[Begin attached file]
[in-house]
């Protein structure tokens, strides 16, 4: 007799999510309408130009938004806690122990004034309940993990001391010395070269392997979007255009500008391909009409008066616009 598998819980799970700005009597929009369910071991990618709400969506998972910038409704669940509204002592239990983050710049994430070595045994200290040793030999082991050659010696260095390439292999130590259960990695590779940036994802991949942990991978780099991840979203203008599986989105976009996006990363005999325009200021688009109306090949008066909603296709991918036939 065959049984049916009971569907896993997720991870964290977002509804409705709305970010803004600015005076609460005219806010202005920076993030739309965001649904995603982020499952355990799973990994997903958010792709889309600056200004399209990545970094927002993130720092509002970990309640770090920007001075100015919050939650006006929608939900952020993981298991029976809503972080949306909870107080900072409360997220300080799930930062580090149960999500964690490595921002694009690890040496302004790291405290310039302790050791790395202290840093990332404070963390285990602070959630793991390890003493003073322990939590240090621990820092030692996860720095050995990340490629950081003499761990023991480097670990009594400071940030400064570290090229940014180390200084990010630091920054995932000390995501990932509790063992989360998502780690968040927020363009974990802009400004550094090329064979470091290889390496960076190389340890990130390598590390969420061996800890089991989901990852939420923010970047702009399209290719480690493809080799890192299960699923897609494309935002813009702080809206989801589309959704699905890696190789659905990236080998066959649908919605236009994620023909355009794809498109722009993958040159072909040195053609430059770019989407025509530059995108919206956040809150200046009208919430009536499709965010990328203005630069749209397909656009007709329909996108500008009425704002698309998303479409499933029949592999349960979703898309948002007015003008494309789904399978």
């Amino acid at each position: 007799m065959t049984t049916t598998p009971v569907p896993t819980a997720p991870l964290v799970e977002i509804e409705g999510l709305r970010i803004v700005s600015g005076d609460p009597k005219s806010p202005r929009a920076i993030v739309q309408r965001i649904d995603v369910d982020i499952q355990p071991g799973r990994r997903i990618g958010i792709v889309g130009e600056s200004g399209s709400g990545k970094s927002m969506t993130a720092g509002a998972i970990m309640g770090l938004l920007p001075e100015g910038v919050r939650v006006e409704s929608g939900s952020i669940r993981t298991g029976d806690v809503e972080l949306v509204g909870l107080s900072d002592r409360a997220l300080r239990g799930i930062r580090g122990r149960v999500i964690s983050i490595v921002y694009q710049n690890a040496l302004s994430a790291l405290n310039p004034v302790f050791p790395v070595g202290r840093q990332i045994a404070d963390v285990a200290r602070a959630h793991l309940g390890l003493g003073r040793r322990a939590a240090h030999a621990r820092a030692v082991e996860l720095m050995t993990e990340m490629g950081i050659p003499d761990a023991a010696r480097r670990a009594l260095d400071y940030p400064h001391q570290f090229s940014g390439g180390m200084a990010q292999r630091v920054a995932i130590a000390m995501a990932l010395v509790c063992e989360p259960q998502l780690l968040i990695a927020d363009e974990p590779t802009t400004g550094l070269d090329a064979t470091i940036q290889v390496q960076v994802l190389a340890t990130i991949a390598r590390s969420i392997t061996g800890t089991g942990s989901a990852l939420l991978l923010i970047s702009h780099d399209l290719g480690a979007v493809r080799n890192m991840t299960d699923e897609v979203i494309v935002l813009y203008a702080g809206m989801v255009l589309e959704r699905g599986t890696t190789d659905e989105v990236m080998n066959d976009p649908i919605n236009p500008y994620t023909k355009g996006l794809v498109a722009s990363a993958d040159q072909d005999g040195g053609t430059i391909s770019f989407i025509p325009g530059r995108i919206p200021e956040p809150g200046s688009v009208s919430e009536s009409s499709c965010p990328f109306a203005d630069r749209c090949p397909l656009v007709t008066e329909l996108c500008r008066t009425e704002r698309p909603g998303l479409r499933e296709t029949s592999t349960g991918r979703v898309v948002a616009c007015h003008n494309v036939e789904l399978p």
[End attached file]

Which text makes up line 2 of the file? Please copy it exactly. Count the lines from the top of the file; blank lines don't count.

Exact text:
């Protein structure tokens, strides 16, 4: 007799999510309408130009938004806690122990004034309940993990001391010395070269392997979007255009500008391909009409008066616009 598998819980799970700005009597929009369910071991990618709400969506998972910038409704669940509204002592239990983050710049994430070595045994200290040793030999082991050659010696260095390439292999130590259960990695590779940036994802991949942990991978780099991840979203203008599986989105976009996006990363005999325009200021688009109306090949008066909603296709991918036939 065959049984049916009971569907896993997720991870964290977002509804409705709305970010803004600015005076609460005219806010202005920076993030739309965001649904995603982020499952355990799973990994997903958010792709889309600056200004399209990545970094927002993130720092509002970990309640770090920007001075100015919050939650006006929608939900952020993981298991029976809503972080949306909870107080900072409360997220300080799930930062580090149960999500964690490595921002694009690890040496302004790291405290310039302790050791790395202290840093990332404070963390285990602070959630793991390890003493003073322990939590240090621990820092030692996860720095050995990340490629950081003499761990023991480097670990009594400071940030400064570290090229940014180390200084990010630091920054995932000390995501990932509790063992989360998502780690968040927020363009974990802009400004550094090329064979470091290889390496960076190389340890990130390598590390969420061996800890089991989901990852939420923010970047702009399209290719480690493809080799890192299960699923897609494309935002813009702080809206989801589309959704699905890696190789659905990236080998066959649908919605236009994620023909355009794809498109722009993958040159072909040195053609430059770019989407025509530059995108919206956040809150200046009208919430009536499709965010990328203005630069749209397909656009007709329909996108500008009425704002698309998303479409499933029949592999349960979703898309948002007015003008494309789904399978």